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proportionally divided between the two distances as stated in the field notes.
For example, suppose the line between sections 5 and 6, or 6 and 7, to be 81.25 ch. according to the field notes, but according to present measurement it is 80-85 ch. Then, as 81.25: 80·85:: 40=39.75, ch. The quarter section corner must therefore be placed at 39 chains and 75% links from the last interior section corner, and consequently 41 ch. and 09, links from the township boundary, according to present measurement. The same course should be pursued in the case of anomalous sections, where two or more corners occur at intervals of 20 chains, between the regular half-mile post and the township line.
3. Interior quarter section corners, except in the preceding cases, must be re-established equidistant between the section corners, and in a right line between the nearest noted station trees or section corners on either side of them.
EXTINCT TOWNSHIP CORNERS.
1. When the missing township corner is common to four townships.
These township corners should be restored in accordance with the directions for re-establishing interior section corners.
2. When the missing corner is on a correction line and common to only two townships.
Both the correction line and the range line of the township to which the required corner belong, should be carefully retraced and measured to a sufficient distance to insure accuracy in the courses and distances; and if the range line should not intersect the correction parallel at the distance from the nearest township corner
stated in the field notes, the work should be further examined and rigidly tested.
EXTINCT MEANDER CORNERS.
1. These corners should be restored by retracing the lines which closed upon them in the direction that they were run by the government surveyor.
Fractional section lines closing on Indian boundary lines, reservations, private grants, etc. should be retraced in the
2. It may not unfrequently happen that, after proceeding to restore a lost corner in the manner described in the foregoing pages, the surveyor may come upon some traces of the original corner; when such is the case, and the traces unmistakably indicate the original locality of the corner, the resurvey must of course be made to conform therewith.
EARLY LAWS OF CONGRESS RELATING TO SURVEYING THE PUBLIC LANDS.
The following brief synopsis of some of the early surveying laws may be of service to county surveyors in the regions of the old surveys.
The first enactment of the National Legislature in regard to surveying the public lands was an ordinance passed by the Congress of the Confederation, May 20th, 1785, which prescribed the mode for the survey of the "Western Territory." This ordinance provided that said territory should be divided "into townships of six miles square, by lines running due north and south, and others crossing them at right angles," as near as might be.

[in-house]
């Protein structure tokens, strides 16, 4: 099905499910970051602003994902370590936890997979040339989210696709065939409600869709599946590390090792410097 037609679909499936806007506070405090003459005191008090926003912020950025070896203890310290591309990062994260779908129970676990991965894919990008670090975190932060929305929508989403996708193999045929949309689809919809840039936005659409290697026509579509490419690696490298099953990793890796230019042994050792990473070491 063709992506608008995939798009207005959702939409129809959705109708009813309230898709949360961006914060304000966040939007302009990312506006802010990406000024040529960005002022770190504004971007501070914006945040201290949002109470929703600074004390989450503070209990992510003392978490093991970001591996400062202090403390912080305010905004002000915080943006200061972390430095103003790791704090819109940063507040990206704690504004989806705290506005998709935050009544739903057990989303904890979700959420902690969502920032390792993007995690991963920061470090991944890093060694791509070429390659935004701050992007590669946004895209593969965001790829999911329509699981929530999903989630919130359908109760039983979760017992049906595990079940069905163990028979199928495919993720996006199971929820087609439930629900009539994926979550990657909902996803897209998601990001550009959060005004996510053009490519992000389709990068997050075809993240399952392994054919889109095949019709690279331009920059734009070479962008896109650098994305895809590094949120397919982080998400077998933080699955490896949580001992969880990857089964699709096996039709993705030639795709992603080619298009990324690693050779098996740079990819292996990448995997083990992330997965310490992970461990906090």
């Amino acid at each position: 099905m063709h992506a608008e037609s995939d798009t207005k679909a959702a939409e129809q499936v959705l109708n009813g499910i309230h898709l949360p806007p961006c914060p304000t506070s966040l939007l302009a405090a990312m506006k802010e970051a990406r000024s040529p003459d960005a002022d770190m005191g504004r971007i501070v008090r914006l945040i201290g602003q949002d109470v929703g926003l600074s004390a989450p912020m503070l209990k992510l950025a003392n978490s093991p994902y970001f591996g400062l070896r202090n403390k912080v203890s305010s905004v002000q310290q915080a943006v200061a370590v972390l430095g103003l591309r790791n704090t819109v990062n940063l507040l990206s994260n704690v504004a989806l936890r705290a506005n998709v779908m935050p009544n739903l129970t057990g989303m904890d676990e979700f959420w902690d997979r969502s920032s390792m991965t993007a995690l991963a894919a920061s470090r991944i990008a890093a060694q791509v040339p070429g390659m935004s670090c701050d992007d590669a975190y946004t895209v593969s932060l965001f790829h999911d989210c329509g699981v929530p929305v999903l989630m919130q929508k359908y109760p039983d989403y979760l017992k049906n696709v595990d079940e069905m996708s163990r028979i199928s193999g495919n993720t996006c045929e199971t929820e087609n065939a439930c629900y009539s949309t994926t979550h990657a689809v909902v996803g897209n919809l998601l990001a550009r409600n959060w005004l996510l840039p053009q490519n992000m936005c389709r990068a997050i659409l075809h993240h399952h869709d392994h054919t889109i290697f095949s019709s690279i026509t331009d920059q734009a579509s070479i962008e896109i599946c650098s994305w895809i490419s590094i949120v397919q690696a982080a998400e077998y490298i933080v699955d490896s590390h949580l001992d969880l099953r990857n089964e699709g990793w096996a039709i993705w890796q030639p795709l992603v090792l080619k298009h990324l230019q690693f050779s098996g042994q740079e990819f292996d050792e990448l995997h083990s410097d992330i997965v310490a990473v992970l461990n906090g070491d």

It was further provided that "the first line running north and south should begin on the Ohio river, at a point due north from the western termination of a line
run as the southern boundary of the State of Pennsylvania, and the first line running east and west should begin at the same point, and extend through the whole Territory."
The townships were to be designated by numbers from south to north, beginning each range with number one; and the ranges were to be distinguished by numbers from east to west, the first range extending from the Ohio river to Lake Erie. The first seven of these series of townships constitute what was called "the seven ranges."
The first law passed by the Federal Congress in regard to surveying the public domain was approved May 18th, 1796, and applied to "the territory northwest of the river Ohio and above the mouth of the Kentucky river."
The second section of said act provided for dividing such lands as had not already been surveyed or disposed of, "by north and south lines run according to the true meridian, and by others crossing them at right angles, so as to form townships of six miles square," etc. It was also provided that "one-half of said townships, taking them alternately, should be subdivided into sections containing, as nearly as may be, 640 acres each, by running parallel lines through the same each way at the end of every two miles, and marking a corner on each of said lines at the end of every mile."
An act amendatory of the above, approved May 10th, 1800, directed that "the interior lines of townships intersected by the Muskingum, and of all the townships lying east of that river, which had not before been actually subdivided into sections, should also be run and marked in the manner prescribed by the said act for running and marking the interior lines of townships directed to be sold in sections of six hundred and forty acres each." And in all cases where the exterior lines of the townships thus to be subdivided exceeded or fell short of six miles,